Early in 2009 Amanda Hansen, a 16 year old living in West Seneca, New York, spent the night at her friend’s home. She slept in a bedroom which was in the basement. When she could not be roused the following morning she was taken to South Buffalo Mercy Hospital where she later passed away having been exposed to lethal levels of carbon monoxide.
Her parents, obviously broken hearted, lobbied intensively for legislation to require that every dwelling unit in the State of New York have a carbon monoxide detection system. In 2009, Governor David Patterson signed Amanda’s Law into effect. Following the issuance of emergency rules by the State Fire Prevention & Building Code Council at its
meeting on December 16, 2009, the new regulations were placed into effect as of February 22, 2010.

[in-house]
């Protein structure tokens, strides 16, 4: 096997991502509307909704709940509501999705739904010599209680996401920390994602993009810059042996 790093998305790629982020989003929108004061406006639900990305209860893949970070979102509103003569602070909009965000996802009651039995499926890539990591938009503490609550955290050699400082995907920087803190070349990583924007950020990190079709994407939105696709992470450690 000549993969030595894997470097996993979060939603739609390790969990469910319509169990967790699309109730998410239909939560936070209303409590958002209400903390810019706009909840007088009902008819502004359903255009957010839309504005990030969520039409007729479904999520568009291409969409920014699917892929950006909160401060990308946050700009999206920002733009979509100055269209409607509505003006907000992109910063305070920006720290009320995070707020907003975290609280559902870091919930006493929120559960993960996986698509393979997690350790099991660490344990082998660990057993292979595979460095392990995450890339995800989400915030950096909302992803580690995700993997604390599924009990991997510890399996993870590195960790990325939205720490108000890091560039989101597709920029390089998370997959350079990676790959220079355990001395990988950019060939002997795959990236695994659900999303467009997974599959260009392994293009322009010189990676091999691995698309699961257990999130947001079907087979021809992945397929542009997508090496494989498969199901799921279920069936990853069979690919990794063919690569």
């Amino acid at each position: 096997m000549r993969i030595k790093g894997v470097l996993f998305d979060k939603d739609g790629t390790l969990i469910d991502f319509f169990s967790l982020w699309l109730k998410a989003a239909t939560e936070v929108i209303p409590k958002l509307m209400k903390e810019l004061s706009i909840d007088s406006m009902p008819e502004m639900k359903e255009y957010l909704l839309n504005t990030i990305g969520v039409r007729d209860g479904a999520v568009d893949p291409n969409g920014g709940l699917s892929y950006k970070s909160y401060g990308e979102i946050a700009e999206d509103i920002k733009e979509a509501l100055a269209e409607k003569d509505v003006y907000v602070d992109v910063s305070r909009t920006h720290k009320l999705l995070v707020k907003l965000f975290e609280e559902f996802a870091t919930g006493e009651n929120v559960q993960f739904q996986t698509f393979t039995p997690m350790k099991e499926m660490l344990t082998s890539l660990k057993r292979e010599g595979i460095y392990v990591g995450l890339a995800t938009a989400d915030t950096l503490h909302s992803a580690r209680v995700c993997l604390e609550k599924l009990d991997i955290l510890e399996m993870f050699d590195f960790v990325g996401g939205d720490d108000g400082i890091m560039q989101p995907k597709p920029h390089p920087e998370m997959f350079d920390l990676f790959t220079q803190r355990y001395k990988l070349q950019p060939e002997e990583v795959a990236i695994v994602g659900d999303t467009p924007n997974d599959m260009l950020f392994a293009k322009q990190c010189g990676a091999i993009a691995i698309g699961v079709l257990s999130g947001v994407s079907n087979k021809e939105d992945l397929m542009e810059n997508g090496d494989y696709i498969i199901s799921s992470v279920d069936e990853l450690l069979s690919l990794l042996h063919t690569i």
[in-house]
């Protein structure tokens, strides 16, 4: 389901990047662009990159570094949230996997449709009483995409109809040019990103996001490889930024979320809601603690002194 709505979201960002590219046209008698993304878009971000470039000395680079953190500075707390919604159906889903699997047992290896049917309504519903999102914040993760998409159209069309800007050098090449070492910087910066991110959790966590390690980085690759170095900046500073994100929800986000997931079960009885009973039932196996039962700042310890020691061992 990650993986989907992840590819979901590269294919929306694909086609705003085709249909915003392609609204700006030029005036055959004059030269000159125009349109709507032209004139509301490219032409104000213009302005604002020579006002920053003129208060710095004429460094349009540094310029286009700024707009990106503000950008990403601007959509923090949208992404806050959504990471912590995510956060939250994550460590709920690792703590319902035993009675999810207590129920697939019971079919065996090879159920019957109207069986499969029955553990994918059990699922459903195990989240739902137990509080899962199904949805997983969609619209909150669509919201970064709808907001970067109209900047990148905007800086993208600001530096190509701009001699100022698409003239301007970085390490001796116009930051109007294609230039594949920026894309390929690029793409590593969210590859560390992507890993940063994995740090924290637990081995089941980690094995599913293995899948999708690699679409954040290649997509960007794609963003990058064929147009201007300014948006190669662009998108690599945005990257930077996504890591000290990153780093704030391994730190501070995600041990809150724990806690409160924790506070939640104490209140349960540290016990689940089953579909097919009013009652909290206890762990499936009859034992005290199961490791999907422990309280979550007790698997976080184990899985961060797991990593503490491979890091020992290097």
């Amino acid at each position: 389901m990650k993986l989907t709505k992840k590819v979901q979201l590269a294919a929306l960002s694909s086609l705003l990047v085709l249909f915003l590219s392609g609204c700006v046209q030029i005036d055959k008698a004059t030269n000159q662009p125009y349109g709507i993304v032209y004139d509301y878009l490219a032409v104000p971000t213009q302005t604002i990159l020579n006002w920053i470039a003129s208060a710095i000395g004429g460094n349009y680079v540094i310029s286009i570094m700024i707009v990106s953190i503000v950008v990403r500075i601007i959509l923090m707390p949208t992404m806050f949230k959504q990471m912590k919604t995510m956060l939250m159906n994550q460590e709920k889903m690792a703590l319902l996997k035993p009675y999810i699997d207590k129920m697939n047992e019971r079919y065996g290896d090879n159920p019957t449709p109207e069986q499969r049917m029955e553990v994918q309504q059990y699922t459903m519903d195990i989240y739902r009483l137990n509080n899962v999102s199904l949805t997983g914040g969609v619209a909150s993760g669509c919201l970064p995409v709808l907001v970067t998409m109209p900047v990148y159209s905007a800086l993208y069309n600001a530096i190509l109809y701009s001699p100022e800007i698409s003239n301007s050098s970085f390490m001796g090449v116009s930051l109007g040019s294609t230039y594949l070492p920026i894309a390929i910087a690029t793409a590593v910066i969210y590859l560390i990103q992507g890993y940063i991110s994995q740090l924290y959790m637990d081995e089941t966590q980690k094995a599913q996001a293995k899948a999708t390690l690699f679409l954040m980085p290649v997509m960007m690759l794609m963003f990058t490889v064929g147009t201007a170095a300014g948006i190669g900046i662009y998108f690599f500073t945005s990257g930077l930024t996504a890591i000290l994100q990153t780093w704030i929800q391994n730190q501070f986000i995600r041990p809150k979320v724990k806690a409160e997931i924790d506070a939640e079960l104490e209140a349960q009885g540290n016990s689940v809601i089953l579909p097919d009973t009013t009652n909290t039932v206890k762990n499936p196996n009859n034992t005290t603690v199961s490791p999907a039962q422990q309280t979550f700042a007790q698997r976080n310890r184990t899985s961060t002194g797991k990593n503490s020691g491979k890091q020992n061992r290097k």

What Does Amanda’s Law Require?
Amanda’s Law requires that every dwelling unit in the State of New York, which has exposure to a carbon monoxide source, must have a carbon monoxide detection device installed. The law is applicable to all one or two family dwellings, apartments in multiple dwellings, and condominiums and cooperative apartments, if the dwelling unit has an attached garage or appliances, devices or systems that emit carbon monoxide.
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